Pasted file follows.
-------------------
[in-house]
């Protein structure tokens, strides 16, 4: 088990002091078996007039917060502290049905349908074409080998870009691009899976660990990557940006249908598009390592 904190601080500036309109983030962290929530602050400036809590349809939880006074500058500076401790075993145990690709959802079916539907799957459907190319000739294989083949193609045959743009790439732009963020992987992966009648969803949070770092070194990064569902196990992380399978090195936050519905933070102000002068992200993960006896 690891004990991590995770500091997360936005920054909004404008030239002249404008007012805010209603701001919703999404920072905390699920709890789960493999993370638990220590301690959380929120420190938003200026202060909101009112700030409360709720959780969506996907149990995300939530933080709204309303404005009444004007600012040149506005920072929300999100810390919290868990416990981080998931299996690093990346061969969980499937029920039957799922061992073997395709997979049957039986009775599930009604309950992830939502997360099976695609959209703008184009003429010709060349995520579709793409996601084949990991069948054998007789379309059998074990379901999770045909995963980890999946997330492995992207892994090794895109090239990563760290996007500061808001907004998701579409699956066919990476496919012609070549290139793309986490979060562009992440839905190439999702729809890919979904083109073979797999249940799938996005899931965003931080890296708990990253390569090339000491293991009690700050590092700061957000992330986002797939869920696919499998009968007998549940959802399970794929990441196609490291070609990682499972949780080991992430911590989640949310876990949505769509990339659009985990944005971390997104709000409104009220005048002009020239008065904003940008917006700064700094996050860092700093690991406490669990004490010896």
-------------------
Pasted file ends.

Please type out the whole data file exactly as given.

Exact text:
[in-house]
């Protein structure tokens, strides 16, 4: 088990002091078996007039917060502290049905349908074409080998870009691009899976660990990557940006249908598009390592 904190601080500036309109983030962290929530602050400036809590349809939880006074500058500076401790075993145990690709959802079916539907799957459907190319000739294989083949193609045959743009790439732009963020992987992966009648969803949070770092070194990064569902196990992380399978090195936050519905933070102000002068992200993960006896 690891004990991590995770500091997360936005920054909004404008030239002249404008007012805010209603701001919703999404920072905390699920709890789960493999993370638990220590301690959380929120420190938003200026202060909101009112700030409360709720959780969506996907149990995300939530933080709204309303404005009444004007600012040149506005920072929300999100810390919290868990416990981080998931299996690093990346061969969980499937029920039957799922061992073997395709997979049957039986009775599930009604309950992830939502997360099976695609959209703008184009003429010709060349995520579709793409996601084949990991069948054998007789379309059998074990379901999770045909995963980890999946997330492995992207892994090794895109090239990563760290996007500061808001907004998701579409699956066919990476496919012609070549290139793309986490979060562009992440839905190439999702729809890919979904083109073979797999249940799938996005899931965003931080890296708990990253390569090339000491293991009690700050590092700061957000992330986002797939869920696919499998009968007998549940959802399970794929990441196609490291070609990682499972949780080991992430911590989640949310876990949505769509990339659009985990944005971390997104709000409104009220005048002009020239008065904003940008917006700064700094996050860092700093690991406490669990004490010896």